A poem which I have loved for a long time, by Thomas Lux.
"MR JOHN KEATS FIVE FEET TALL" SAILS AWAY
on the Maria Crowther,
a cargo brig,
of 127 tons bound for Italy,
Naples, the sun
which was thought would cure his cough, his lungs.
The day: Sunday, 17 September 1820.
With him: Severn,
a painter, his nurse-companion;
Mrs. Pidgeon, a pain in the ass
and cold; Miss Cotterell,
like Keats consumptive
and "very lady-like but a sad martyr
to her illness," wrote Severn;
the captain and crew.
This was not a pleasure cruise.
Second day out: the sick
and the nonsick get seasick
and 'bequeath to the mighty sea their breakfasts.'
Storms, water by the pailful
in the sleeping cabin; calms, nary a puff.
A squall (Bay of Biscay),
a calm again (Cape Saint Vincent),
then, one dawn, Gibraltar, the African coast!
Then, Bay of Naples,
Saturday 21 October -- ten days
during which not one porthole opened
it rained so hard and long.
Welcome, Mr Keats, to sunny southern Italy.
Then, by wagon, on roads ripe
with malaria, to Rome
from where in the two months plus
he still has lungs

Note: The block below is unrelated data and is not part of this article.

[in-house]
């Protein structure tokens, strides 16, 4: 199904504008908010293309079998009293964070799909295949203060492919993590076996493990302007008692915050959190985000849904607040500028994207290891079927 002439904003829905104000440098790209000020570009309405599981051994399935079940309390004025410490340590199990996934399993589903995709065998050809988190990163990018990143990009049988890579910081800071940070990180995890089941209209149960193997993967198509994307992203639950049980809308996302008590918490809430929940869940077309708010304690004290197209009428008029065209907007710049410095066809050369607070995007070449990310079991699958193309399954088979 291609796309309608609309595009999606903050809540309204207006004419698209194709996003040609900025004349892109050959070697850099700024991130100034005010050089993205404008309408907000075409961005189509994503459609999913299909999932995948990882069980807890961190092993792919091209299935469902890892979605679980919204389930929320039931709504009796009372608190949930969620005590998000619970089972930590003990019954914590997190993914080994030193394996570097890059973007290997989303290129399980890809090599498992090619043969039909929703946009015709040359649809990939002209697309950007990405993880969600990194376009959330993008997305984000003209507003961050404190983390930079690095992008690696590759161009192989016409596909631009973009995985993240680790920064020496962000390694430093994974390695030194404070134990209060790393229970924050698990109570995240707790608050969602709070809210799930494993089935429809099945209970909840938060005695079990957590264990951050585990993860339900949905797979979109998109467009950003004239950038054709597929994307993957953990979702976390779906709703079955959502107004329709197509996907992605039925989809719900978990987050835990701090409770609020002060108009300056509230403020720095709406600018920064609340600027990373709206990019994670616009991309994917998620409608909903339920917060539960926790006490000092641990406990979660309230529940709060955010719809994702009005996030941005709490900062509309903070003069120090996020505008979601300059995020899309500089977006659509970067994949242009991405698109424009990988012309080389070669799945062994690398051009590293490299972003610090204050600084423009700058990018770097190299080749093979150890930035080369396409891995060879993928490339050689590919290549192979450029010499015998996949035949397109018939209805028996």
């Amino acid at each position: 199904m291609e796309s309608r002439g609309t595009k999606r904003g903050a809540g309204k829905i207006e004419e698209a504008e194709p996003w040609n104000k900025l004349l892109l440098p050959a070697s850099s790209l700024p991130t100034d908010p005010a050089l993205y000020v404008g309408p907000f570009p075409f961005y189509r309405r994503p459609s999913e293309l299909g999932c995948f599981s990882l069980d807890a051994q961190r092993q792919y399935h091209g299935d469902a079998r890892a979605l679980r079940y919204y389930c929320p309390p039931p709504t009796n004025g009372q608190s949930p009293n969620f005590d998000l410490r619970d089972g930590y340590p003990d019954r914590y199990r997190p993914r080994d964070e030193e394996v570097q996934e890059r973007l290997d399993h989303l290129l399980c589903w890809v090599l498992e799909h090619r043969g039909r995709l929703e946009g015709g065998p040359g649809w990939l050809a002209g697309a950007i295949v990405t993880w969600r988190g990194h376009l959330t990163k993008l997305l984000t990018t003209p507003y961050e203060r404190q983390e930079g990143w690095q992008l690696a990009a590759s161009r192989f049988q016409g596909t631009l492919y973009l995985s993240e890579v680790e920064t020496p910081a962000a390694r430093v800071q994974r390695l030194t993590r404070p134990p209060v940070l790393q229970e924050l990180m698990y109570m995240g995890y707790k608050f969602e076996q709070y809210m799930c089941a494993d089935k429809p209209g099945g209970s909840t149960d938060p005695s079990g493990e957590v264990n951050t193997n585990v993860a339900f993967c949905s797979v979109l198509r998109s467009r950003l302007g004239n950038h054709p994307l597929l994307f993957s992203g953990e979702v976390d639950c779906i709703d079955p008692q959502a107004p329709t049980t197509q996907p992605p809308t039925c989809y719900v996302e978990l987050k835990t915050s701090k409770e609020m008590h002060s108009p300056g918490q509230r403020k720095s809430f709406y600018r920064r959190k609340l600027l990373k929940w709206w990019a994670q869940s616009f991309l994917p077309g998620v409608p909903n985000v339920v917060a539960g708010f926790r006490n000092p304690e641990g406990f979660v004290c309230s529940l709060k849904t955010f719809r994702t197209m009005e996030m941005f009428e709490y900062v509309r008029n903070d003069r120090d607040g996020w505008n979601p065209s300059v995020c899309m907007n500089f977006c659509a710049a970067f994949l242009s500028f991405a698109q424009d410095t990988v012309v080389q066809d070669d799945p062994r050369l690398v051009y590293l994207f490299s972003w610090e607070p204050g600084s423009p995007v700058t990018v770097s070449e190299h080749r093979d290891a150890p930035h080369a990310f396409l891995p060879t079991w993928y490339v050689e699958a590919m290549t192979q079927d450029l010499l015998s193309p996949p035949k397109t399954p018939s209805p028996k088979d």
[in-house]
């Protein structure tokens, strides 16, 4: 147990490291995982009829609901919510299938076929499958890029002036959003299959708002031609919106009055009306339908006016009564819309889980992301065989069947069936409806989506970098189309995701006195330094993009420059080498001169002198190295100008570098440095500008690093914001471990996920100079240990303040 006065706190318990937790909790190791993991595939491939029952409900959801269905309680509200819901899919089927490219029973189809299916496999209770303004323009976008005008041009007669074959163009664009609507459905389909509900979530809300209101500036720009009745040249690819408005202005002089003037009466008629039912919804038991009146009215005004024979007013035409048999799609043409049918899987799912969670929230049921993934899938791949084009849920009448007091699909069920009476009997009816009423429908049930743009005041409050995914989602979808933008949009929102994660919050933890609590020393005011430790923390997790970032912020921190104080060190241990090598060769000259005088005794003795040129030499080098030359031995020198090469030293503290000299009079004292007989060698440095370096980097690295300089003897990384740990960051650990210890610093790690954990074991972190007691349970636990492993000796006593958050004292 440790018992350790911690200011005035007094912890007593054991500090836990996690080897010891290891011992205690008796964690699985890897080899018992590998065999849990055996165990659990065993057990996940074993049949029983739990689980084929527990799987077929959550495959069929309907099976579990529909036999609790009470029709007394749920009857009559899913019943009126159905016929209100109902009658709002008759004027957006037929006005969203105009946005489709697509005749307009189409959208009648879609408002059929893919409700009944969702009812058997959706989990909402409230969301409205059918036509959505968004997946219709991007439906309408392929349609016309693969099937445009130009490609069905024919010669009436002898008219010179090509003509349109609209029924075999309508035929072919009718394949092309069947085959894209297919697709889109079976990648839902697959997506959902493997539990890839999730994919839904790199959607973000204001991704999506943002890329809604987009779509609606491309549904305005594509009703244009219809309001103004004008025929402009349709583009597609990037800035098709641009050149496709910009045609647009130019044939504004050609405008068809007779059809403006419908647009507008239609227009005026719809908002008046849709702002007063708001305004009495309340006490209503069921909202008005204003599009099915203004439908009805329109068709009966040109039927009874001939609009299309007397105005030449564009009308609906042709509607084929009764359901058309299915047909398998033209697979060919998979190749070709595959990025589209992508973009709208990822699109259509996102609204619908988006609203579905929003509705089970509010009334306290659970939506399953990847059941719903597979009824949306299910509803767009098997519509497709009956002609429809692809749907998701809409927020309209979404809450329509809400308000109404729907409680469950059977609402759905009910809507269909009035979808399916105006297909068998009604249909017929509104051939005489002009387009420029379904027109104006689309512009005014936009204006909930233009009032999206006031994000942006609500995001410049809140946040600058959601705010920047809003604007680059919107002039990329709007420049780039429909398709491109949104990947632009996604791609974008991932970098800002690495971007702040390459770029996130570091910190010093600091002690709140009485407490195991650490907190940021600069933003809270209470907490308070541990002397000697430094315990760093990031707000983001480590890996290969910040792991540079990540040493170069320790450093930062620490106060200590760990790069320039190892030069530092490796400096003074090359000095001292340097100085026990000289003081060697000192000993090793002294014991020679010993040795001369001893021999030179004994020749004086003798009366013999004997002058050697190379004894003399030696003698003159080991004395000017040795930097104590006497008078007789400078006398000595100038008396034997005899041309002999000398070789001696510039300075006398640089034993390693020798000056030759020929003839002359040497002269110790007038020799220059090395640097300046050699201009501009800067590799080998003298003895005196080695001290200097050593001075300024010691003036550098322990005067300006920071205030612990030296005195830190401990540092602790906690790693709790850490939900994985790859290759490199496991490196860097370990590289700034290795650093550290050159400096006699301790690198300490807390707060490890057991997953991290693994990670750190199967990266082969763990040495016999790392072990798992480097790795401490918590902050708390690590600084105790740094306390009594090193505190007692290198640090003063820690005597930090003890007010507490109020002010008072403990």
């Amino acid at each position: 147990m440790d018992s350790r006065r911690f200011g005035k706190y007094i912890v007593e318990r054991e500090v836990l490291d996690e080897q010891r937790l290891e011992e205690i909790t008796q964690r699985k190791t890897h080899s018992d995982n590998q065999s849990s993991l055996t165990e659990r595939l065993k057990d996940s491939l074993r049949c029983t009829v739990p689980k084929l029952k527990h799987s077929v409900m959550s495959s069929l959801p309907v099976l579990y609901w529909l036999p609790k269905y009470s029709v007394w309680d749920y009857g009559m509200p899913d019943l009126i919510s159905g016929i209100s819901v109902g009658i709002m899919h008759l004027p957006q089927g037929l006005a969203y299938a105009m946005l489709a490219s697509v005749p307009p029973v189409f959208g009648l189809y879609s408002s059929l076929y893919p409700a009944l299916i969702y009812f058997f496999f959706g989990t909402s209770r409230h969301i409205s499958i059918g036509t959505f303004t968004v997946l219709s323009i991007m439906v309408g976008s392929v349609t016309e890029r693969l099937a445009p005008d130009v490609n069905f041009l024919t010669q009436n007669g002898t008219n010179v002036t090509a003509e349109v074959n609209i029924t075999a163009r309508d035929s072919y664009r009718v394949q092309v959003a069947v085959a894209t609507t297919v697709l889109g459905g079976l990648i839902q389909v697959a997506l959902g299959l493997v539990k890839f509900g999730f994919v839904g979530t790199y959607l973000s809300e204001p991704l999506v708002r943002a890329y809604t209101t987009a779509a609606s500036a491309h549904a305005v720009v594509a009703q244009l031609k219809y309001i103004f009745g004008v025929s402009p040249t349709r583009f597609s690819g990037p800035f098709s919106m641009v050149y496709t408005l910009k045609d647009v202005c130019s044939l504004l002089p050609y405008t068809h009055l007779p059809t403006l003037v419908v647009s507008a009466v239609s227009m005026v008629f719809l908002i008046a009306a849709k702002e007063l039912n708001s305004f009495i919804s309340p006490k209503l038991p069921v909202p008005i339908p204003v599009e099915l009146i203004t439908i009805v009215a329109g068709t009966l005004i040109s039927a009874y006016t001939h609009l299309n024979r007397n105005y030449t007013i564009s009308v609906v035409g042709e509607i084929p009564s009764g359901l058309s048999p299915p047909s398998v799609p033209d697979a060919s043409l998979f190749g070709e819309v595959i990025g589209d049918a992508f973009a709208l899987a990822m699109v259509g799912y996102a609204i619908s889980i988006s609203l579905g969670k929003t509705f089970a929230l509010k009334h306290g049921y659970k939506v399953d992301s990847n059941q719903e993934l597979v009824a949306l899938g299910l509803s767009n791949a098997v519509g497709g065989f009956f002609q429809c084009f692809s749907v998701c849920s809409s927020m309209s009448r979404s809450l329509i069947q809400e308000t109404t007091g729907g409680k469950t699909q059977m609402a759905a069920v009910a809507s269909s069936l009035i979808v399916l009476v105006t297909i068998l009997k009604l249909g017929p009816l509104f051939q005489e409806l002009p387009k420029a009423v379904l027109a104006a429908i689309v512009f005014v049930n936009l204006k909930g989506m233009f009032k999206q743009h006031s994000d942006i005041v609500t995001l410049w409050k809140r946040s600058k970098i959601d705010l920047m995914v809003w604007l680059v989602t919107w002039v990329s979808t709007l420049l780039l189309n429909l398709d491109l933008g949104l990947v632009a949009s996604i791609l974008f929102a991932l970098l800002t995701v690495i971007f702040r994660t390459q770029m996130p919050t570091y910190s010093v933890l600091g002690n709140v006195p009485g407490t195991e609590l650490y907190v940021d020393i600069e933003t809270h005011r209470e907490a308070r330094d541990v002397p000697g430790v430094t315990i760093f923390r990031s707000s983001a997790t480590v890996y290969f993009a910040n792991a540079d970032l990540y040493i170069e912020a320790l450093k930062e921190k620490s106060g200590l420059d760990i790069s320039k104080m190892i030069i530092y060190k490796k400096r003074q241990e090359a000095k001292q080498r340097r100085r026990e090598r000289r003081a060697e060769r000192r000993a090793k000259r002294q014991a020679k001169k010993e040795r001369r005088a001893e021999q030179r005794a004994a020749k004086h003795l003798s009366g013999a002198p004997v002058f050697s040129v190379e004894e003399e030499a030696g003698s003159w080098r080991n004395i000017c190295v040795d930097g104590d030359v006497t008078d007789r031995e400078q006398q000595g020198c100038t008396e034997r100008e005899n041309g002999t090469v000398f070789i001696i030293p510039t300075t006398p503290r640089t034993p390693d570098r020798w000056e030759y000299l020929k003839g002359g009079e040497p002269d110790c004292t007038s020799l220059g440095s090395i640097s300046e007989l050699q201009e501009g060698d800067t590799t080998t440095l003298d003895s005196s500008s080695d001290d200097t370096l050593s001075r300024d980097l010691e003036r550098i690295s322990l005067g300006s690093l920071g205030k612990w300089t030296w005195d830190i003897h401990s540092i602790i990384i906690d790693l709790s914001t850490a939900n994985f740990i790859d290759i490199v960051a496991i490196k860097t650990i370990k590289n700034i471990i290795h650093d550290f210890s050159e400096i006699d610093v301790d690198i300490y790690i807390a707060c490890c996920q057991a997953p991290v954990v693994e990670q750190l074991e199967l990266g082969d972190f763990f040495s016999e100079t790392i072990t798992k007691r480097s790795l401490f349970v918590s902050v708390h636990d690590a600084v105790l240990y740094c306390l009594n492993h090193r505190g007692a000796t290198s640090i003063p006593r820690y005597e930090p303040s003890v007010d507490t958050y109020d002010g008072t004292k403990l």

he does not write again to Fanny Brawne,
whom he loves,
though he does write about
her to a friend
the famous sentence: "Oh God! God! God!" (in whom
he had no faith) "Every thing
I have in my trunk
reminds me of her
and goes through me like a spear."
And the better but less quoted
next sentence: "The silk
lining she put in my travelling cap scalds
my head." The verb choice "scalds"
perfect here (literally he had the fever,
figuratively...). the tactility
fresher, the melodrama cut
by an almost comic hyperbole. It is
more Keats than Keats,
who died 172 years, 8 months, 2 weeks, and 4 days
ago -- this tiny man
who wrote some poems
inch by inch -- in broken
in classrooms (even there!),
under the lamp where what you read
teaches you what you love -- without which
we would each,
inch by hammered inch,
we would each